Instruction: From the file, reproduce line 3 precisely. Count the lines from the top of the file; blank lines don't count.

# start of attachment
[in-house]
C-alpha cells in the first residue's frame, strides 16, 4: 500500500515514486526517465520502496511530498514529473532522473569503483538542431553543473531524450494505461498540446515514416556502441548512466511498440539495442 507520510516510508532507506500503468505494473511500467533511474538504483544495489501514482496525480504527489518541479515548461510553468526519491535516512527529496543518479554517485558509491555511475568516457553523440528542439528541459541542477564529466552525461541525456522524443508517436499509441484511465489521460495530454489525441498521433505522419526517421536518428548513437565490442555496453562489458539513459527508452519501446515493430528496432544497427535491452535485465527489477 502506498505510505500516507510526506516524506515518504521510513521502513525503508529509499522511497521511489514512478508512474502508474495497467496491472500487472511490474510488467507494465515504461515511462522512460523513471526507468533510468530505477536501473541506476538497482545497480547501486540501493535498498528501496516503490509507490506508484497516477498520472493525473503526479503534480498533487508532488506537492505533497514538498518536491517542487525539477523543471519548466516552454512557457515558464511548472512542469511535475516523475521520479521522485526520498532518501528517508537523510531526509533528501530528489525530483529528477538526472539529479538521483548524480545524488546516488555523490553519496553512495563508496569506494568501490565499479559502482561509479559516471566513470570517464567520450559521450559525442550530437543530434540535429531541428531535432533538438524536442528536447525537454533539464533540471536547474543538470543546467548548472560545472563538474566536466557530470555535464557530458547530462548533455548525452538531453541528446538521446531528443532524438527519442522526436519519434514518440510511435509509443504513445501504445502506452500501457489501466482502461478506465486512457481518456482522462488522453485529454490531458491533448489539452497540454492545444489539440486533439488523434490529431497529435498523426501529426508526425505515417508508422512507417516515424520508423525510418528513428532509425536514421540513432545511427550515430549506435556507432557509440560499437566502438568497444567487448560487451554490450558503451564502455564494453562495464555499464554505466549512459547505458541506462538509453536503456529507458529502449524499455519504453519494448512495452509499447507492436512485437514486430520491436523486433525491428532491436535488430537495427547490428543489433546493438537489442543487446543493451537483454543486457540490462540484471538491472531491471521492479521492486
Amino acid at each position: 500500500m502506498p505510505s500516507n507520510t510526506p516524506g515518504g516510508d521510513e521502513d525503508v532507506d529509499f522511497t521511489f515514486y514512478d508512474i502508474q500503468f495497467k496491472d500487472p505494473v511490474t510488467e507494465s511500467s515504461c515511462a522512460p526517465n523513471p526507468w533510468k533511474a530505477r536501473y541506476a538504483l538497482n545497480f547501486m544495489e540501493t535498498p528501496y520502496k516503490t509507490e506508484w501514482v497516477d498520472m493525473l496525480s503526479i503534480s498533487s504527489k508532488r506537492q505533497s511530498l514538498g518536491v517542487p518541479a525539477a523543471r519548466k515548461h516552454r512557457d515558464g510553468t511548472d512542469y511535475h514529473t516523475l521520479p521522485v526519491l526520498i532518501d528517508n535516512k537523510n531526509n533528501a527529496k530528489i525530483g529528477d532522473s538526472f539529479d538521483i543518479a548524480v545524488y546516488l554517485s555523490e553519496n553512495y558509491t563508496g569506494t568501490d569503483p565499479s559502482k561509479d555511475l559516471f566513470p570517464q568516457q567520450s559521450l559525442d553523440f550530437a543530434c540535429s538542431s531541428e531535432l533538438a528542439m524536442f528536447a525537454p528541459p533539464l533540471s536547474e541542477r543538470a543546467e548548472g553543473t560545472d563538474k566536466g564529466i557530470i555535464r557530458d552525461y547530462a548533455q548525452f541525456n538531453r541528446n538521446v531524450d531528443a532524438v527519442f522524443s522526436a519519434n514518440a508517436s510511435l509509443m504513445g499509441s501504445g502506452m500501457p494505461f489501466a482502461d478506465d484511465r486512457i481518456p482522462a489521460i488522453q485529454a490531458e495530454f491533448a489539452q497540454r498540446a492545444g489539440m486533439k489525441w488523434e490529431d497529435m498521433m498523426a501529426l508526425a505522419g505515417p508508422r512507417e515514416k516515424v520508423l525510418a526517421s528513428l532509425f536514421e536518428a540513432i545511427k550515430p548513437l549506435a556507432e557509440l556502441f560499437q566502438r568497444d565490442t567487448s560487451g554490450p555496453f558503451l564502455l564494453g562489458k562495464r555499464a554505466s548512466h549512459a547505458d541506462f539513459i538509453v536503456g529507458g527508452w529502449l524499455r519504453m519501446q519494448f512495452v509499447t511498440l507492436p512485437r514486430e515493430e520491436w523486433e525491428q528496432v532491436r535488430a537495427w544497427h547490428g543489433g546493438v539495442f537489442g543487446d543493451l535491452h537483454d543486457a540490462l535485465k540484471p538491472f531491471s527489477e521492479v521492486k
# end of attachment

Amino acid at each position: 500500500m502506498p505510505s500516507n507520510t510526506p516524506g515518504g516510508d521510513e521502513d525503508v532507506d529509499f522511497t521511489f515514486y514512478d508512474i502508474q500503468f495497467k496491472d500487472p505494473v511490474t510488467e507494465s511500467s515504461c515511462a522512460p526517465n523513471p526507468w533510468k533511474a530505477r536501473y541506476a538504483l538497482n545497480f547501486m544495489e540501493t535498498p528501496y520502496k516503490t509507490e506508484w501514482v497516477d498520472m493525473l496525480s503526479i503534480s498533487s504527489k508532488r506537492q505533497s511530498l514538498g518536491v517542487p518541479a525539477a523543471r519548466k515548461h516552454r512557457d515558464g510553468t511548472d512542469y511535475h514529473t516523475l521520479p521522485v526519491l526520498i532518501d528517508n535516512k537523510n531526509n533528501a527529496k530528489i525530483g529528477d532522473s538526472f539529479d538521483i543518479a548524480v545524488y546516488l554517485s555523490e553519496n553512495y558509491t563508496g569506494t568501490d569503483p565499479s559502482k561509479d555511475l559516471f566513470p570517464q568516457q567520450s559521450l559525442d553523440f550530437a543530434c540535429s538542431s531541428e531535432l533538438a528542439m524536442f528536447a525537454p528541459p533539464l533540471s536547474e541542477r543538470a543546467e548548472g553543473t560545472d563538474k566536466g564529466i557530470i555535464r557530458d552525461y547530462a548533455q548525452f541525456n538531453r541528446n538521446v531524450d531528443a532524438v527519442f522524443s522526436a519519434n514518440a508517436s510511435l509509443m504513445g499509441s501504445g502506452m500501457p494505461f489501466a482502461d478506465d484511465r486512457i481518456p482522462a489521460i488522453q485529454a490531458e495530454f491533448a489539452q497540454r498540446a492545444g489539440m486533439k489525441w488523434e490529431d497529435m498521433m498523426a501529426l508526425a505522419g505515417p508508422r512507417e515514416k516515424v520508423l525510418a526517421s528513428l532509425f536514421e536518428a540513432i545511427k550515430p548513437l549506435a556507432e557509440l556502441f560499437q566502438r568497444d565490442t567487448s560487451g554490450p555496453f558503451l564502455l564494453g562489458k562495464r555499464a554505466s548512466h549512459a547505458d541506462f539513459i538509453v536503456g529507458g527508452w529502449l524499455r519504453m519501446q519494448f512495452v509499447t511498440l507492436p512485437r514486430e515493430e520491436w523486433e525491428q528496432v532491436r535488430a537495427w544497427h547490428g543489433g546493438v539495442f537489442g543487446d543493451l535491452h537483454d543486457a540490462l535485465k540484471p538491472f531491471s527489477e521492479v521492486k